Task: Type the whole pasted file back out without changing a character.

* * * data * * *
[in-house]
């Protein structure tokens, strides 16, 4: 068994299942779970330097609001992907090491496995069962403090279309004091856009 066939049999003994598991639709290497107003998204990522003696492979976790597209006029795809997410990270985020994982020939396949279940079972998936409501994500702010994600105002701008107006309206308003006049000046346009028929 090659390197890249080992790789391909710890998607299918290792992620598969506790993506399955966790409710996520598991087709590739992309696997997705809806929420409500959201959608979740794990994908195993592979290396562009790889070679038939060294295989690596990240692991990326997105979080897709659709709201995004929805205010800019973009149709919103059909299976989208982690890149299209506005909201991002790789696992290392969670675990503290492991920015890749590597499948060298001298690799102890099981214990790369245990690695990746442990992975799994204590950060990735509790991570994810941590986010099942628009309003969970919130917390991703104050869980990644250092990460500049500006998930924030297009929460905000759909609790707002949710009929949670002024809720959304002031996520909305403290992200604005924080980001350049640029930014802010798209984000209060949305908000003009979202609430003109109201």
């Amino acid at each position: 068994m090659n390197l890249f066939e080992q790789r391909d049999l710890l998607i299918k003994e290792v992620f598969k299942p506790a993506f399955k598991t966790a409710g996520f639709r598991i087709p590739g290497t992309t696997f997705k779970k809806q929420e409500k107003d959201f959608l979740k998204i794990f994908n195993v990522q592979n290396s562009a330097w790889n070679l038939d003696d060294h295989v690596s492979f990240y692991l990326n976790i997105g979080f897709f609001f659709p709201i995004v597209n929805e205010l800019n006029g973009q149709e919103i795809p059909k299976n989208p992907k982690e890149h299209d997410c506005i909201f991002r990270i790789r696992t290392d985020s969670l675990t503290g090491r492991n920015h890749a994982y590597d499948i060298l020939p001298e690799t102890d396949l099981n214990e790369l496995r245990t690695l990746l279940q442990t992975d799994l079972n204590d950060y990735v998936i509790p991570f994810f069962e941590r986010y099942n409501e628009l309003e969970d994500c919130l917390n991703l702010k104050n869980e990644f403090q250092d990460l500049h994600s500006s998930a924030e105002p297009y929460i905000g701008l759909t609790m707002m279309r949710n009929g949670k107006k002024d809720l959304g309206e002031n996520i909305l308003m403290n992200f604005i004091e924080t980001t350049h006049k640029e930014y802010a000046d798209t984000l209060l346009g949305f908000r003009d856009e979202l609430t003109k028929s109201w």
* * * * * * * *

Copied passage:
[in-house]
């Protein structure tokens, strides 16, 4: 068994299942779970330097609001992907090491496995069962403090279309004091856009 066939049999003994598991639709290497107003998204990522003696492979976790597209006029795809997410990270985020994982020939396949279940079972998936409501994500702010994600105002701008107006309206308003006049000046346009028929 090659390197890249080992790789391909710890998607299918290792992620598969506790993506399955966790409710996520598991087709590739992309696997997705809806929420409500959201959608979740794990994908195993592979290396562009790889070679038939060294295989690596990240692991990326997105979080897709659709709201995004929805205010800019973009149709919103059909299976989208982690890149299209506005909201991002790789696992290392969670675990503290492991920015890749590597499948060298001298690799102890099981214990790369245990690695990746442990992975799994204590950060990735509790991570994810941590986010099942628009309003969970919130917390991703104050869980990644250092990460500049500006998930924030297009929460905000759909609790707002949710009929949670002024809720959304002031996520909305403290992200604005924080980001350049640029930014802010798209984000209060949305908000003009979202609430003109109201």
């Amino acid at each position: 068994m090659n390197l890249f066939e080992q790789r391909d049999l710890l998607i299918k003994e290792v992620f598969k299942p506790a993506f399955k598991t966790a409710g996520f639709r598991i087709p590739g290497t992309t696997f997705k779970k809806q929420e409500k107003d959201f959608l979740k998204i794990f994908n195993v990522q592979n290396s562009a330097w790889n070679l038939d003696d060294h295989v690596s492979f990240y692991l990326n976790i997105g979080f897709f609001f659709p709201i995004v597209n929805e205010l800019n006029g973009q149709e919103i795809p059909k299976n989208p992907k982690e890149h299209d997410c506005i909201f991002r990270i790789r696992t290392d985020s969670l675990t503290g090491r492991n920015h890749a994982y590597d499948i060298l020939p001298e690799t102890d396949l099981n214990e790369l496995r245990t690695l990746l279940q442990t992975d799994l079972n204590d950060y990735v998936i509790p991570f994810f069962e941590r986010y099942n409501e628009l309003e969970d994500c919130l917390n991703l702010k104050n869980e990644f403090q250092d990460l500049h994600s500006s998930a924030e105002p297009y929460i905000g701008l759909t609790m707002m279309r949710n009929g949670k107006k002024d809720l959304g309206e002031n996520i909305l308003m403290n992200f604005i004091e924080t980001t350049h006049k640029e930014y802010a000046d798209t984000l209060l346009g949305f908000r003009d856009e979202l609430t003109k028929s109201w």